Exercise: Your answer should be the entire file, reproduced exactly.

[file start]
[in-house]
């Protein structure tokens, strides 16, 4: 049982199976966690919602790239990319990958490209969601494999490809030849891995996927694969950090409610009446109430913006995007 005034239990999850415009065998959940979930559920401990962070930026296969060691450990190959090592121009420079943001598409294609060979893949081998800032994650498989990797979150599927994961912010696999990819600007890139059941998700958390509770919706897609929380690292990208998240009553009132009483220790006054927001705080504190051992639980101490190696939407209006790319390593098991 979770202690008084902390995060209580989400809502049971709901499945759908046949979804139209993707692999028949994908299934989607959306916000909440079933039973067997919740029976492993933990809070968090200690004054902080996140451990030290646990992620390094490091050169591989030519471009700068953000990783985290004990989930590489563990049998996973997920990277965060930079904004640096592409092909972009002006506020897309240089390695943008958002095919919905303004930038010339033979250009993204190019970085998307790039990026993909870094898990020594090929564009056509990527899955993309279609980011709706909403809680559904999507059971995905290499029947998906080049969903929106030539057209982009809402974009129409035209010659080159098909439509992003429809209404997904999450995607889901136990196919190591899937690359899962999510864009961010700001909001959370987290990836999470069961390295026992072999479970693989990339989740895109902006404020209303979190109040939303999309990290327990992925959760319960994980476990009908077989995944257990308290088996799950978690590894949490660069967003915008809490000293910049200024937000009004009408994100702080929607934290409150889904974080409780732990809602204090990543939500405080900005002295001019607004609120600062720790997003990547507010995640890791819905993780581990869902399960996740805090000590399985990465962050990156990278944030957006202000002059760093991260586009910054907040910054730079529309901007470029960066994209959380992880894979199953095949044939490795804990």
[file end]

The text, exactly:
[in-house]
């Protein structure tokens, strides 16, 4: 049982199976966690919602790239990319990958490209969601494999490809030849891995996927694969950090409610009446109430913006995007 005034239990999850415009065998959940979930559920401990962070930026296969060691450990190959090592121009420079943001598409294609060979893949081998800032994650498989990797979150599927994961912010696999990819600007890139059941998700958390509770919706897609929380690292990208998240009553009132009483220790006054927001705080504190051992639980101490190696939407209006790319390593098991 979770202690008084902390995060209580989400809502049971709901499945759908046949979804139209993707692999028949994908299934989607959306916000909440079933039973067997919740029976492993933990809070968090200690004054902080996140451990030290646990992620390094490091050169591989030519471009700068953000990783985290004990989930590489563990049998996973997920990277965060930079904004640096592409092909972009002006506020897309240089390695943008958002095919919905303004930038010339033979250009993204190019970085998307790039990026993909870094898990020594090929564009056509990527899955993309279609980011709706909403809680559904999507059971995905290499029947998906080049969903929106030539057209982009809402974009129409035209010659080159098909439509992003429809209404997904999450995607889901136990196919190591899937690359899962999510864009961010700001909001959370987290990836999470069961390295026992072999479970693989990339989740895109902006404020209303979190109040939303999309990290327990992925959760319960994980476990009908077989995944257990308290088996799950978690590894949490660069967003915008809490000293910049200024937000009004009408994100702080929607934290409150889904974080409780732990809602204090990543939500405080900005002295001019607004609120600062720790997003990547507010995640890791819905993780581990869902399960996740805090000590399985990465962050990156990278944030957006202000002059760093991260586009910054907040910054730079529309901007470029960066994209959380992880894979199953095949044939490795804990």